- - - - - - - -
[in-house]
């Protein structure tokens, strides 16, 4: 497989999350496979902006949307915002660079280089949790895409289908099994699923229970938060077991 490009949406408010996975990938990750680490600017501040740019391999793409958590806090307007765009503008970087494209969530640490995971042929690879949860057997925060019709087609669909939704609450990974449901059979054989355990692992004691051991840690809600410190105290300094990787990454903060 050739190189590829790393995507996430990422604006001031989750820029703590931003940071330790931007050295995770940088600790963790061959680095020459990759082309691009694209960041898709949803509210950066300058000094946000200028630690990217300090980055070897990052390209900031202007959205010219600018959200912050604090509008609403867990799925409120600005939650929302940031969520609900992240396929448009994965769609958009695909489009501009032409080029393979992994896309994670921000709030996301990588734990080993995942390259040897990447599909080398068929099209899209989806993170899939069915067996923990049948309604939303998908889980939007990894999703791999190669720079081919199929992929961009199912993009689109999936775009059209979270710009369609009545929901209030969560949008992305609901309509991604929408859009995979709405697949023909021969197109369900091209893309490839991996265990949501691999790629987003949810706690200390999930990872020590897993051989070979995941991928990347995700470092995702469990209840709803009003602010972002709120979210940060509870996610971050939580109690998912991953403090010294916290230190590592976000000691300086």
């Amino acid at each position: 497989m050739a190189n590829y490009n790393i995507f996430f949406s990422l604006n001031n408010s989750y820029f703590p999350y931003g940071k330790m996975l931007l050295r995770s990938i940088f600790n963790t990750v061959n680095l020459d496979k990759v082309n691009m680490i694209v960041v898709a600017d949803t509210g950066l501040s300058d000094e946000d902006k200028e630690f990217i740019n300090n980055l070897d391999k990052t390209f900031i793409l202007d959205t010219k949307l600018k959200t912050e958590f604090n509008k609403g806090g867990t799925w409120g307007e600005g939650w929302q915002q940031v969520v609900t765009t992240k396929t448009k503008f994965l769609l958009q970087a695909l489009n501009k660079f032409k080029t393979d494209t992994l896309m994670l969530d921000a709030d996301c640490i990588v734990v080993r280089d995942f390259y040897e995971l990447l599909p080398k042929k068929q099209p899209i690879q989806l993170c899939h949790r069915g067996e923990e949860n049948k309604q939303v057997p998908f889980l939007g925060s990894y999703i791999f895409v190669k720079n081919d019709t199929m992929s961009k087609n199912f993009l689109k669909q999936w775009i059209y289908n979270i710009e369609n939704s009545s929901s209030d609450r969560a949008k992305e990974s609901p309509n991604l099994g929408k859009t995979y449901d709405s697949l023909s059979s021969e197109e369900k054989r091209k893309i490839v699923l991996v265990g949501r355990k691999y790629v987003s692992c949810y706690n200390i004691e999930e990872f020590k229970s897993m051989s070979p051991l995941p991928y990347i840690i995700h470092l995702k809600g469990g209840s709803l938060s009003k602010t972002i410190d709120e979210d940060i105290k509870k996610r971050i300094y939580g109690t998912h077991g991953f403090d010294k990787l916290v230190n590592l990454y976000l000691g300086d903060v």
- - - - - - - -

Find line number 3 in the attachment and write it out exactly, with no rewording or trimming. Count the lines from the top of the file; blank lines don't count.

């Amino acid at each position: 497989m050739a190189n590829y490009n790393i995507f996430f949406s990422l604006n001031n408010s989750y820029f703590p999350y931003g940071k330790m996975l931007l050295r995770s990938i940088f600790n963790t990750v061959n680095l020459d496979k990759v082309n691009m680490i694209v960041v898709a600017d949803t509210g950066l501040s300058d000094e946000d902006k200028e630690f990217i740019n300090n980055l070897d391999k990052t390209f900031i793409l202007d959205t010219k949307l600018k959200t912050e958590f604090n509008k609403g806090g867990t799925w409120g307007e600005g939650w929302q915002q940031v969520v609900t765009t992240k396929t448009k503008f994965l769609l958009q970087a695909l489009n501009k660079f032409k080029t393979d494209t992994l896309m994670l969530d921000a709030d996301c640490i990588v734990v080993r280089d995942f390259y040897e995971l990447l599909p080398k042929k068929q099209p899209i690879q989806l993170c899939h949790r069915g067996e923990e949860n049948k309604q939303v057997p998908f889980l939007g925060s990894y999703i791999f895409v190669k720079n081919d019709t199929m992929s961009k087609n199912f993009l689109k669909q999936w775009i059209y289908n979270i710009e369609n939704s009545s929901s209030d609450r969560a949008k992305e990974s609901p309509n991604l099994g929408k859009t995979y449901d709405s697949l023909s059979s021969e197109e369900k054989r091209k893309i490839v699923l991996v265990g949501r355990k691999y790629v987003s692992c949810y706690n200390i004691e999930e990872f020590k229970s897993m051989s070979p051991l995941p991928y990347i840690i995700h470092l995702k809600g469990g209840s709803l938060s009003k602010t972002i410190d709120e979210d940060i105290k509870k996610r971050i300094y939580g109690t998912h077991g991953f403090d010294k990787l916290v230190n590592l990454y976000l000691g300086d903060v």